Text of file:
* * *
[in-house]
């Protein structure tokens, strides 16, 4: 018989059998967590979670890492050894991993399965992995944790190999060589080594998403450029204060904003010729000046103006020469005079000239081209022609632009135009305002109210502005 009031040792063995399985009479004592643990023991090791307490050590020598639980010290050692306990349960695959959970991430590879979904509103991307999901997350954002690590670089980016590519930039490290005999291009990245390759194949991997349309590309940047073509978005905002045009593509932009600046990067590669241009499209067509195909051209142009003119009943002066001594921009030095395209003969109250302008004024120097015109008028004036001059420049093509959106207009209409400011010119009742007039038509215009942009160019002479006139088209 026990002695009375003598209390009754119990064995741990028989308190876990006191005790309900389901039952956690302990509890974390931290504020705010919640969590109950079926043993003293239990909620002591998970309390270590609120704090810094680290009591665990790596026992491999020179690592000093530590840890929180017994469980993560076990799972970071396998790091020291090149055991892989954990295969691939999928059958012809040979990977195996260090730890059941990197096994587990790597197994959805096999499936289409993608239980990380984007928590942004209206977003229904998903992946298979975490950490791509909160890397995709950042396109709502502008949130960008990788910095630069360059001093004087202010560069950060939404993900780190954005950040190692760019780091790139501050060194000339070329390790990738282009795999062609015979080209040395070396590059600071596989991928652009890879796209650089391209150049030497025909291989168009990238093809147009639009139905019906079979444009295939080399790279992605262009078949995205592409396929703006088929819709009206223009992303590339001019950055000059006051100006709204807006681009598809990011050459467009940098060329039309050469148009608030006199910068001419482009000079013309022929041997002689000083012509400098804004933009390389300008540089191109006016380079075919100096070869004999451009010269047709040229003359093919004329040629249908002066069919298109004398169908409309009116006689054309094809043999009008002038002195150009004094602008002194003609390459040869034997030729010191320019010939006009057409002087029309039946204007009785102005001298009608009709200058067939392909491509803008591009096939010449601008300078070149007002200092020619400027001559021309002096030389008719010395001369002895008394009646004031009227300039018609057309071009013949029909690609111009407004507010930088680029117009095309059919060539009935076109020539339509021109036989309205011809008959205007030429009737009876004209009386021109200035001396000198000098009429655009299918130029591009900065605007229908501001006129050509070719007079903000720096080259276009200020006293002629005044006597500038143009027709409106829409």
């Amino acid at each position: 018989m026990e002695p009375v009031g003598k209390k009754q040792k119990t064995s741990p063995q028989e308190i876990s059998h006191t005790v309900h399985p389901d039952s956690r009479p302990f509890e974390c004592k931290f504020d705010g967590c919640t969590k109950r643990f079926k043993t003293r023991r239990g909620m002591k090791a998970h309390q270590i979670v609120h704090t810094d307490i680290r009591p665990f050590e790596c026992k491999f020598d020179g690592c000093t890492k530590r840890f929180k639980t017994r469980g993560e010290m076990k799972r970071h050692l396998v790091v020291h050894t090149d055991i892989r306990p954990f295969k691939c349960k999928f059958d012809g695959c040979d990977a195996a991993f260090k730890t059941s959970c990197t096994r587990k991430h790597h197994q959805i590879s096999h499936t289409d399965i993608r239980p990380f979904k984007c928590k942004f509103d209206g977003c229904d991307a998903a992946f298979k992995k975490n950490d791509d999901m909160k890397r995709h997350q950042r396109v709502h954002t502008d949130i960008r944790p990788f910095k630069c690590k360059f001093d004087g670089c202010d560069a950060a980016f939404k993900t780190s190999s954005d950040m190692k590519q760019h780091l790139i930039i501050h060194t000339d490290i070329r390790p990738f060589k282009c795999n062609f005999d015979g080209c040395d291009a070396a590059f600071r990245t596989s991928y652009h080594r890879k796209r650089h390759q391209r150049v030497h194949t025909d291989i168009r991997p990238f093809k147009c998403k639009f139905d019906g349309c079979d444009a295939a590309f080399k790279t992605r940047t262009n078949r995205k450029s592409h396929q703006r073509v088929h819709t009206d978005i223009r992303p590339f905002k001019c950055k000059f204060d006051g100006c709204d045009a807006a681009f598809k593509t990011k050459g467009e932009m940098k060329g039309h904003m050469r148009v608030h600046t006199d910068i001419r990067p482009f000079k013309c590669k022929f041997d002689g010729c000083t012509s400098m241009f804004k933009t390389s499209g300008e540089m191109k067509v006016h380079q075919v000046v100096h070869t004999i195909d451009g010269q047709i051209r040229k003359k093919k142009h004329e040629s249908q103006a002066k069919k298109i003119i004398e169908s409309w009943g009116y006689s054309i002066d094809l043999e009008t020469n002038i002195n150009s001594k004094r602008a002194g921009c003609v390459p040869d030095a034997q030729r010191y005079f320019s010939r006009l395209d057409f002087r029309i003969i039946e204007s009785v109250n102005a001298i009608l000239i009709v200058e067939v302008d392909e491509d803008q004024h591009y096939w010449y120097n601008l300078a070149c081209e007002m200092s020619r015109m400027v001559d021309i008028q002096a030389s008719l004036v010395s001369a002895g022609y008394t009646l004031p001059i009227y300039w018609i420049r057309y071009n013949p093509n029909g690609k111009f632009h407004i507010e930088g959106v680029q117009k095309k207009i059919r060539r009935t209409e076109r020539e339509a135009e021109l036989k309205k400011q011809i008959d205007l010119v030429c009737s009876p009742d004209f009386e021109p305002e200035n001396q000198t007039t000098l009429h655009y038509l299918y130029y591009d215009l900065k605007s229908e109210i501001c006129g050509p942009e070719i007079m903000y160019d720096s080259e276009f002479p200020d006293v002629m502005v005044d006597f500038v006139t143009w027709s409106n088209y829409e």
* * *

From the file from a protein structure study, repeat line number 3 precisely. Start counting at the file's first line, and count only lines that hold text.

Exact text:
């Amino acid at each position: 018989m026990e002695p009375v009031g003598k209390k009754q040792k119990t064995s741990p063995q028989e308190i876990s059998h006191t005790v309900h399985p389901d039952s956690r009479p302990f509890e974390c004592k931290f504020d705010g967590c919640t969590k109950r643990f079926k043993t003293r023991r239990g909620m002591k090791a998970h309390q270590i979670v609120h704090t810094d307490i680290r009591p665990f050590e790596c026992k491999f020598d020179g690592c000093t890492k530590r840890f929180k639980t017994r469980g993560e010290m076990k799972r970071h050692l396998v790091v020291h050894t090149d055991i892989r306990p954990f295969k691939c349960k999928f059958d012809g695959c040979d990977a195996a991993f260090k730890t059941s959970c990197t096994r587990k991430h790597h197994q959805i590879s096999h499936t289409d399965i993608r239980p990380f979904k984007c928590k942004f509103d209206g977003c229904d991307a998903a992946f298979k992995k975490n950490d791509d999901m909160k890397r995709h997350q950042r396109v709502h954002t502008d949130i960008r944790p990788f910095k630069c690590k360059f001093d004087g670089c202010d560069a950060a980016f939404k993900t780190s190999s954005d950040m190692k590519q760019h780091l790139i930039i501050h060194t000339d490290i070329r390790p990738f060589k282009c795999n062609f005999d015979g080209c040395d291009a070396a590059f600071r990245t596989s991928y652009h080594r890879k796209r650089h390759q391209r150049v030497h194949t025909d291989i168009r991997p990238f093809k147009c998403k639009f139905d019906g349309c079979d444009a295939a590309f080399k790279t992605r940047t262009n078949r995205k450029s592409h396929q703006r073509v088929h819709t009206d978005i223009r992303p590339f905002k001019c950055k000059f204060d006051g100006c709204d045009a807006a681009f598809k593509t990011k050459g467009e932009m940098k060329g039309h904003m050469r148009v608030h600046t006199d910068i001419r990067p482009f000079k013309c590669k022929f041997d002689g010729c000083t012509s400098m241009f804004k933009t390389s499209g300008e540089m191109k067509v006016h380079q075919v000046v100096h070869t004999i195909d451009g010269q047709i051209r040229k003359k093919k142009h004329e040629s249908q103006a002066k069919k298109i003119i004398e169908s409309w009943g009116y006689s054309i002066d094809l043999e009008t020469n002038i002195n150009s001594k004094r602008a002194g921009c003609v390459p040869d030095a034997q030729r010191y005079f320019s010939r006009l395209d057409f002087r029309i003969i039946e204007s009785v109250n102005a001298i009608l000239i009709v200058e067939v302008d392909e491509d803008q004024h591009y096939w010449y120097n601008l300078a070149c081209e007002m200092s020619r015109m400027v001559d021309i008028q002096a030389s008719l004036v010395s001369a002895g022609y008394t009646l004031p001059i009227y300039w018609i420049r057309y071009n013949p093509n029909g690609k111009f632009h407004i507010e930088g959106v680029q117009k095309k207009i059919r060539r009935t209409e076109r020539e339509a135009e021109l036989k309205k400011q011809i008959d205007l010119v030429c009737s009876p009742d004209f009386e021109p305002e200035n001396q000198t007039t000098l009429h655009y038509l299918y130029y591009d215009l900065k605007s229908e109210i501001c006129g050509p942009e070719i007079m903000y160019d720096s080259e276009f002479p200020d006293v002629m502005v005044d006597f500038v006139t143009w027709s409106n088209y829409e």